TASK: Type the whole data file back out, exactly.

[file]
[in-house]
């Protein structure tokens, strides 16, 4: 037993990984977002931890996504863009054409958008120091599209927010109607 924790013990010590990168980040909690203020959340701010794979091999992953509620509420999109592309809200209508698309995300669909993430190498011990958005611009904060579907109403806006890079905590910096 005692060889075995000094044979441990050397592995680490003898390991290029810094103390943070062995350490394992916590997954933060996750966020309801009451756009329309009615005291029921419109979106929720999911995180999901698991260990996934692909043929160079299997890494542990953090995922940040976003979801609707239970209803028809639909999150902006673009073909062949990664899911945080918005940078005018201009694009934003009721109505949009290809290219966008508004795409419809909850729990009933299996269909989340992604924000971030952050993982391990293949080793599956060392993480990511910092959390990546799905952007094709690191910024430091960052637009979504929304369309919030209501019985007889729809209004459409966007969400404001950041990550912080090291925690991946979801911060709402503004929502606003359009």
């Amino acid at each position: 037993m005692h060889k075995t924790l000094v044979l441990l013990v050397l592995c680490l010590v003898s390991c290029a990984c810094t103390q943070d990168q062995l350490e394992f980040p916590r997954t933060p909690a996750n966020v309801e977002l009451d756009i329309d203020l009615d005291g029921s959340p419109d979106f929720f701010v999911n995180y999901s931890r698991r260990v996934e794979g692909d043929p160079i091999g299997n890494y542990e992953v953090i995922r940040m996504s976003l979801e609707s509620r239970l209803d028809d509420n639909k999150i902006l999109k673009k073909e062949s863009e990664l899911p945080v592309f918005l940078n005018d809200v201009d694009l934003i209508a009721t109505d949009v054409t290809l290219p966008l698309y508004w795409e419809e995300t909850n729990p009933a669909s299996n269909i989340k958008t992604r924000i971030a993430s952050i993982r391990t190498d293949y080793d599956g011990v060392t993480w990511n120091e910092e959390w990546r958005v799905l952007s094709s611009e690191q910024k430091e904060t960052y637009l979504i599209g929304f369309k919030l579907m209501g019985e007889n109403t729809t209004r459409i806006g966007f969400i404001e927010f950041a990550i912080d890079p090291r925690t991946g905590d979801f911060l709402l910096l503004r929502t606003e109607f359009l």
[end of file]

[in-house]
């Protein structure tokens, strides 16, 4: 037993990984977002931890996504863009054409958008120091599209927010109607 924790013990010590990168980040909690203020959340701010794979091999992953509620509420999109592309809200209508698309995300669909993430190498011990958005611009904060579907109403806006890079905590910096 005692060889075995000094044979441990050397592995680490003898390991290029810094103390943070062995350490394992916590997954933060996750966020309801009451756009329309009615005291029921419109979106929720999911995180999901698991260990996934692909043929160079299997890494542990953090995922940040976003979801609707239970209803028809639909999150902006673009073909062949990664899911945080918005940078005018201009694009934003009721109505949009290809290219966008508004795409419809909850729990009933299996269909989340992604924000971030952050993982391990293949080793599956060392993480990511910092959390990546799905952007094709690191910024430091960052637009979504929304369309919030209501019985007889729809209004459409966007969400404001950041990550912080090291925690991946979801911060709402503004929502606003359009």
């Amino acid at each position: 037993m005692h060889k075995t924790l000094v044979l441990l013990v050397l592995c680490l010590v003898s390991c290029a990984c810094t103390q943070d990168q062995l350490e394992f980040p916590r997954t933060p909690a996750n966020v309801e977002l009451d756009i329309d203020l009615d005291g029921s959340p419109d979106f929720f701010v999911n995180y999901s931890r698991r260990v996934e794979g692909d043929p160079i091999g299997n890494y542990e992953v953090i995922r940040m996504s976003l979801e609707s509620r239970l209803d028809d509420n639909k999150i902006l999109k673009k073909e062949s863009e990664l899911p945080v592309f918005l940078n005018d809200v201009d694009l934003i209508a009721t109505d949009v054409t290809l290219p966008l698309y508004w795409e419809e995300t909850n729990p009933a669909s299996n269909i989340k958008t992604r924000i971030a993430s952050i993982r391990t190498d293949y080793d599956g011990v060392t993480w990511n120091e910092e959390w990546r958005v799905l952007s094709s611009e690191q910024k430091e904060t960052y637009l979504i599209g929304f369309k919030l579907m209501g019985e007889n109403t729809t209004r459409i806006g966007f969400i404001e927010f950041a990550i912080d890079p090291r925690t991946g905590d979801f911060l709402l910096l503004r929502t606003e109607f359009l």